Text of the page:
Why have the interests of the World Council of Churches strayed so far from Christianity? Top-secret KGB files suggest the answer
By Joseph A. Harriss, 1993
Joseph A. Harriss, currently a senior editor with Reader's Digest's European Bureau in Paris, has covered international affairs, including religion, for 30 years.
"Before the opening worship service began at the last general assembly of the World Council of Churches (WCC), in Canberra, Australia, delegates passed through the smoke of burning leaves. This was a pagan cleansing rite. The congregation then listened to recorded insect noises and watched a male dancer impersonate a kangaroo. The next day, as two painted, loinclothed aborigines cavorted, South Korean theologian Chung Hyun Kyung invoked spirits of the dead and exhorted the audience of more than 4000 to read the Bible 'from the perspective of birds, water, air, trees' and to 'think like a mountain [pure unadulterated pantheism].
Quite a display, but was it Christian? Some delegates protested against the animism, spiritism and New Age beliefs that were presented. 'Pagan culture has infiltrated the WCC,' says Vijay Menon, an Anglican delegate of Indian origin. 'I left that behind to become a Christian.'
Today the WCC, which includes 322 churches in over 100 countries, is a caricature of the ecumenical movement founded in 1948 by religious leaders who came mostly from Canada, the United States and Europe. (Six Canadian denominations, including the Anglican and United churches, with a total of about 3.5 million adherents, are WCC members).
In its desire to accommodate radical anti-Western and Third World pressure groups, the council has drifted from its original goal of Christian unity into the choppy waters of 'secular ecumenism' -- ministering to society through political activism. Now, Reader's Digest reveals a major reason why: For decades this vast organization has been a target for manipulation by decidedly unchristian forces.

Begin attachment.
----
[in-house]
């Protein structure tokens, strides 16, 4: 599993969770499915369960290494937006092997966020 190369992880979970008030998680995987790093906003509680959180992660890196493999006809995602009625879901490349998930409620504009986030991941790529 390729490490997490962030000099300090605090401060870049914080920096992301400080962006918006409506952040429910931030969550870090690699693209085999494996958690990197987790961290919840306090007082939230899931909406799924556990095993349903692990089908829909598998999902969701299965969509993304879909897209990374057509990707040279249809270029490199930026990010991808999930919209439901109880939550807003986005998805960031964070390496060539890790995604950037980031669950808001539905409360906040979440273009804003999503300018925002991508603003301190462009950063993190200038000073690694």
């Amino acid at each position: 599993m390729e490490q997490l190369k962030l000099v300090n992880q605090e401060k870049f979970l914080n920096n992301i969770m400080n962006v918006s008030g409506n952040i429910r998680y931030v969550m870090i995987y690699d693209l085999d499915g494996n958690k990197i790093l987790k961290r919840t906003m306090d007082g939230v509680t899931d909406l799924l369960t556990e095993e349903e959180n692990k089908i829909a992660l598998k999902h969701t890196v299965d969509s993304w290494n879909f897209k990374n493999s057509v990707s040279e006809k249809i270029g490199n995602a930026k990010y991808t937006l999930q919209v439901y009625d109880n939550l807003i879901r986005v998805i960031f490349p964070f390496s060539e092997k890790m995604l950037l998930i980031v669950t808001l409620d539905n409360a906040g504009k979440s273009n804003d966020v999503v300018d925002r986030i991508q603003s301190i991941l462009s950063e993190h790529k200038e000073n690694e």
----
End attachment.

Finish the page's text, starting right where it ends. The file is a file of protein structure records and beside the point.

'To some of the WCC leadership, Christian unity has become secondary,' comments Lawrence E. Adams, director of policy studies at the Institute on Religion and Democracy in Washington. One WCC publication, International Review of Mission, extols the example of 'Hirwa, the green god, the Logos of Creation.' When a study group at the Canberra assembly wanted to consult the Bible on a point, a WCC staffer protested: 'Oh, no. It's Christian imperialism to suggest that the Bible has more to say than other books."
What has become primary is politics. 'The council has jettisoned traditional Christian missionary activity and substituted political action designed to establish a new kind of world order,' says Rachel Tingle, director of London's Christian Studies Centre.
To justify its political action, the WCC has encouraged 'contextual theologies' to suit local conditions. These include liberation theology for South and Central America, urban theology for inner cities in the United States, and a special theology for South Africa -- all interpreting the Bible selectively to support radicalism. 'Just as it was right for Jereboam to seek to oust Solomon,' says one WCC publication, 'it is right for all to throw off people from positions of authority.'